Sermon Summary - Love Considers the Conscience of the Other - Acts 15:12-29
Love Considers the Conscience of the Other - Acts 15:12-29
Not compromising on the theology of the gospel is a black and white issue. Justication by grace, through faith in Christ alone is a core, central salvation issue. But there is a temptation to take the black and white attitude that we have towards the gospel and core isssues to areas of conscience, which are non-essential areas where believers may disagree (infant/believers' baptism, musical worship song/style choice, drinking alcohol). Spiritual maturity requires standing firm on core gospel issues, but favoring love and unity over disagreement on non-essentials. There are times when conceding to others' consciences is right, wise, and loving.
Our passage picks up with James affirming what Peter has said about the gospel of salvation through the grace of the Lord Jesus (Acts 15:11). Out of concern for needlessly offending the Jews throughout the Roman empire, James lists four things that the Gentile Christians should not do. With the church's agreement, two elders are sent along with Barnabas and Paul to deliver James' letter to the churches in Antioch and the surrounding cities. The presence of the two elders protected Paul and Barnabas from any false accusations about slanting what was agreed upon in the Jerusalem council.
This passage illustrates that there are times when we as believers should make concessions to others for the sake of love. However, it is never okay to make concession for those who compromise essential truth in God's holy word. James quotes Amos 9:11-12 to show that God has chosen to save both Jews and uncircumcised Gentiles, such as those who heard the gospel from Peter. And those Gentiles do not need to convert to Judaism through circumcision or any other Mosaic requirement to be acceptable to God. James shows how Amos' prophecy is being fulfilled through the preaching of the gospel of Jesus Christ. First there is a remnant of Jews being saved, and then Gentiles such as those in Cornelius' household and throughout the regions of Galatia also. James, the apostles, and elders make it clear that the theology of this sect, which teaches circumcision as a requirement for salvation (Acts 15:1), is to be rejected.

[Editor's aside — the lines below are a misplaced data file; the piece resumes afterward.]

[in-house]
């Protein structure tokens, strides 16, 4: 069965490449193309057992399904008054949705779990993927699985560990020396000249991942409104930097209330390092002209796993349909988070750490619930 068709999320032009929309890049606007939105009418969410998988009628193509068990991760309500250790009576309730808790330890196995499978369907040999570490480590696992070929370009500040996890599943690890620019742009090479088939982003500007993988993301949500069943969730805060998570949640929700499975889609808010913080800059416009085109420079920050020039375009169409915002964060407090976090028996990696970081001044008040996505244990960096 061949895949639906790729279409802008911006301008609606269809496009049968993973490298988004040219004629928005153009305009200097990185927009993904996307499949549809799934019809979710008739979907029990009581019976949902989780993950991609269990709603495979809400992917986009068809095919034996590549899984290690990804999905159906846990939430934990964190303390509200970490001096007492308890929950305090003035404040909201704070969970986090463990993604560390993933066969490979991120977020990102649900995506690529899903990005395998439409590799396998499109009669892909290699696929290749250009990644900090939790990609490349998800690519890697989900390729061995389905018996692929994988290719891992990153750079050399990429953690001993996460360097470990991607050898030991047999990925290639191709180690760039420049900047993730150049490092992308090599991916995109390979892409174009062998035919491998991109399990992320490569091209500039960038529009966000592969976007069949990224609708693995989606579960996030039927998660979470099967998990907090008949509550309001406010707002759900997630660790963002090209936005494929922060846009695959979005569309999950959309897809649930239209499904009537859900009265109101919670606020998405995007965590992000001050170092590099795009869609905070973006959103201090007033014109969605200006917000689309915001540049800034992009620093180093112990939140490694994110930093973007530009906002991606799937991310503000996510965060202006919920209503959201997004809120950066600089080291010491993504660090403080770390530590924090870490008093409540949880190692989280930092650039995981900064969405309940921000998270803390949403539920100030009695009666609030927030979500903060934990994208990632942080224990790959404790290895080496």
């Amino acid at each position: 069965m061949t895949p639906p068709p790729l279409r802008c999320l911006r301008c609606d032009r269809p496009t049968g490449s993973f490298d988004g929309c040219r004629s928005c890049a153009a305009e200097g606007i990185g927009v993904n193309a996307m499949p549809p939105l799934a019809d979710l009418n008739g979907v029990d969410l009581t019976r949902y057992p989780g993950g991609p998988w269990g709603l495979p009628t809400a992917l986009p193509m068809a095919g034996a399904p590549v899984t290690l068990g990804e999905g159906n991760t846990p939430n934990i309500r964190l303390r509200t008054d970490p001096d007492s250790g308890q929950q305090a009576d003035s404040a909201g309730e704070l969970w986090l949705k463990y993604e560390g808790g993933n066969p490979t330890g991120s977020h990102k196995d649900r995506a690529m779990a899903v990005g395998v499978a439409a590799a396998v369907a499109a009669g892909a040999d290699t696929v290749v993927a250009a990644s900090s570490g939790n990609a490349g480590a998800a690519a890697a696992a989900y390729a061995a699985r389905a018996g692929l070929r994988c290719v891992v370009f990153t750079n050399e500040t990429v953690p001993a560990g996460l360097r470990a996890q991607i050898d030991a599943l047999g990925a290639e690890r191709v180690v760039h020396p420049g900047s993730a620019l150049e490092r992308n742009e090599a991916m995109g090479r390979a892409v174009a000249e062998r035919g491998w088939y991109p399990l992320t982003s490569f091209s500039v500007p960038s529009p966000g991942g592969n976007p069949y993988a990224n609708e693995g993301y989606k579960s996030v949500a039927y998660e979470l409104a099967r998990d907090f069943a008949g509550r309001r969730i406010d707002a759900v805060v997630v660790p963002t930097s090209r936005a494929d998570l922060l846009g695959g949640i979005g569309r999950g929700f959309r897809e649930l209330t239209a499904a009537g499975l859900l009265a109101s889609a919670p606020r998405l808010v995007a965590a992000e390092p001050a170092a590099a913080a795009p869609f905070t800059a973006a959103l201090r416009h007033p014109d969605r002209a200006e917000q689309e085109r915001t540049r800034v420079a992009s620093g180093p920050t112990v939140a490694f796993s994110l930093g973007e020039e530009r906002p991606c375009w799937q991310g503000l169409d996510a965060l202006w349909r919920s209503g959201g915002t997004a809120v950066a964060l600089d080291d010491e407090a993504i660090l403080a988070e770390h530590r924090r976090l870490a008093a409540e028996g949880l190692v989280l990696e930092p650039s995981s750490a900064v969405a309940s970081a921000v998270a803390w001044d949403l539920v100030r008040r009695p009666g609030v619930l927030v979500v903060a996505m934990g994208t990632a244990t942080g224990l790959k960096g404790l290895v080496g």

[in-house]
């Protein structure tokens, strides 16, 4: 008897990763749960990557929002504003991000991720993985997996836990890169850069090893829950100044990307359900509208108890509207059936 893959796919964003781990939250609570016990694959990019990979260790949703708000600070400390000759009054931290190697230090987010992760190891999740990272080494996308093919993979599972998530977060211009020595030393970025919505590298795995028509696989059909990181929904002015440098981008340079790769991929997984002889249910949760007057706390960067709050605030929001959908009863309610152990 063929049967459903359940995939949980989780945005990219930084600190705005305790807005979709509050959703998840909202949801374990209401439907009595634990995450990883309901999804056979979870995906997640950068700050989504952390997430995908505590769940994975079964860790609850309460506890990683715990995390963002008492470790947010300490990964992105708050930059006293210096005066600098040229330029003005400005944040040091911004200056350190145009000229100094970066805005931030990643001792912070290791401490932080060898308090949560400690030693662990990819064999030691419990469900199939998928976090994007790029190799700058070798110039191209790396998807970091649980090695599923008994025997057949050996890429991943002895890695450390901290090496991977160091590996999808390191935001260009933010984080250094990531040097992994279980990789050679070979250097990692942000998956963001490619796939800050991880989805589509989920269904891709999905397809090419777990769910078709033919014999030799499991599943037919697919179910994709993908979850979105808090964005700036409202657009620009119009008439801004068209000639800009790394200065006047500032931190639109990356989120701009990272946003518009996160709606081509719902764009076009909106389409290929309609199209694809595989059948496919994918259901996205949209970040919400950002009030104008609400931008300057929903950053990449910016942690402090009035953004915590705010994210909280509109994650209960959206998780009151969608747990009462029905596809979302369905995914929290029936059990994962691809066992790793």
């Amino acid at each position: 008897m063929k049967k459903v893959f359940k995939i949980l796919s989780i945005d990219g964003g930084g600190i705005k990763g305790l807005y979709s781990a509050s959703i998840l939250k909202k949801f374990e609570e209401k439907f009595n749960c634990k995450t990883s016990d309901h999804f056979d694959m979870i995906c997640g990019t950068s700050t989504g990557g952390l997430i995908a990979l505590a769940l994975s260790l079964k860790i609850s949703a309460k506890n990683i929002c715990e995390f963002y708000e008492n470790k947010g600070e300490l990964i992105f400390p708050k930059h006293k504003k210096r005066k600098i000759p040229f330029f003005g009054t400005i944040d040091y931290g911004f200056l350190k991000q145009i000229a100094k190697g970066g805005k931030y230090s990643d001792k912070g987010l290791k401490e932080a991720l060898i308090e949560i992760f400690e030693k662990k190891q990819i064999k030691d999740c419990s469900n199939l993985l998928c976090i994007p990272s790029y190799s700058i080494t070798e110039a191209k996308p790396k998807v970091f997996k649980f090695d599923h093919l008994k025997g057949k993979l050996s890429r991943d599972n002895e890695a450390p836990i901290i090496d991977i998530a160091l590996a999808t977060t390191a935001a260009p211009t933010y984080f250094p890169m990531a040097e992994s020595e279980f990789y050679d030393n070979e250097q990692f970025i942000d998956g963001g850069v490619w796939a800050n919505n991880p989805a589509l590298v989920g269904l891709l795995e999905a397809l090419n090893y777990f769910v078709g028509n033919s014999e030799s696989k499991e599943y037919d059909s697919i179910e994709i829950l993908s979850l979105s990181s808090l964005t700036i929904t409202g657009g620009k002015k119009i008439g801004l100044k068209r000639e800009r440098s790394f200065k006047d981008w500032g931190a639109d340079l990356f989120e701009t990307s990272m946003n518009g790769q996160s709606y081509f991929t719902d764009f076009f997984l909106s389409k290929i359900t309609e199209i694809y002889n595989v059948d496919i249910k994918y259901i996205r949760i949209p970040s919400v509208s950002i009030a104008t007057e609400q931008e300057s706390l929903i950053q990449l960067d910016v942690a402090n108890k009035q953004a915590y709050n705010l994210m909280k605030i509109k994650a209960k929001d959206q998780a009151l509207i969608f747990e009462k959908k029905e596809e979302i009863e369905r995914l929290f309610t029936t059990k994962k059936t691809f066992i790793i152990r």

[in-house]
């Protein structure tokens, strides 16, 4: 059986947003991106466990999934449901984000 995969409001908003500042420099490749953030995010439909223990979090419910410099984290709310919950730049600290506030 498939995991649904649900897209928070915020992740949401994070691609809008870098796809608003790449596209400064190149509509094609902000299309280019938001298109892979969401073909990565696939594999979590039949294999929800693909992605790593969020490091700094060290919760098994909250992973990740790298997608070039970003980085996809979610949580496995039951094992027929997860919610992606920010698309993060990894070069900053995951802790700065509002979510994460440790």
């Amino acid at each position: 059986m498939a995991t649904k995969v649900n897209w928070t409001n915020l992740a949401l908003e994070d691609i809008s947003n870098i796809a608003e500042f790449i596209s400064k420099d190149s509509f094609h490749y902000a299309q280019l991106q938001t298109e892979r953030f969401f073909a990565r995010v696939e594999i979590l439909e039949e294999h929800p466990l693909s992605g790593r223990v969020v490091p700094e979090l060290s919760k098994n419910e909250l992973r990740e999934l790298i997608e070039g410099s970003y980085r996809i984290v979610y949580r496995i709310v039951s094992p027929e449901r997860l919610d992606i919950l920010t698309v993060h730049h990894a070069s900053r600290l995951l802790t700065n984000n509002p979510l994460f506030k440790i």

On the other hand, concession may at times be the right thing to do. In Acts 15:19-21, James sums up his judgment by first affirming that Gentiles should not be forced to adhere to the Mosaic law for salvation. Then he lists four things that Gentile Christians should abstain from for the sake of not offending Jewish communities. One tricky thing here is that three of these things are not moral issues, but one is (sexual immorality). James is taking the social situation into account, so as to not needlessly and insensitively offend Jews- both to not close off a door for the gospel to the Jews, as well as to not cause a division within the church. This was the content of the letter that was sent to Antioch by the hand of Paul, Barnabas, Judas, and Silas (Acts 15:22). The tone of the letter (Acts 15:23-29) is very encouraging to the Gentile believers in Antioch. The request to abstain from the four particular behaviors does not come with a "do this or you cannot be saved" kind of tone. This is more of a gentle wisdom request.
First, "things sacrificed to idols" refers to the normalcy of eating meat sold in a market after it had been sacrificed to one of the Greek gods. "Blood" and "things strangled" refers to eating meat that had not been killed properly, by draining all the blood from it as the Jewish dietary laws required. "Sexual immorality" refers to any sexual relations outside of marriage. Why would he include sexual immorality, a forbidden practice for any Christian, along with the other three cultural issues? Sexual immorality in the Roman empire was such a common practice and was so deeply embedded in the culture that the elders knew they had to address it.
What lessons can we learn from this passage? First, out of love for the lost, there are times that we should not do culturally offensive things that would close off the lost from us and hinder the gospel (1 Cor. 9:19-23). Second, out of love for fellow Christians, we should abstain from some morally permissible things so as not to lead a brother or sister into sinning against his or her conscience (1 Cor. 8:4, 7-13).
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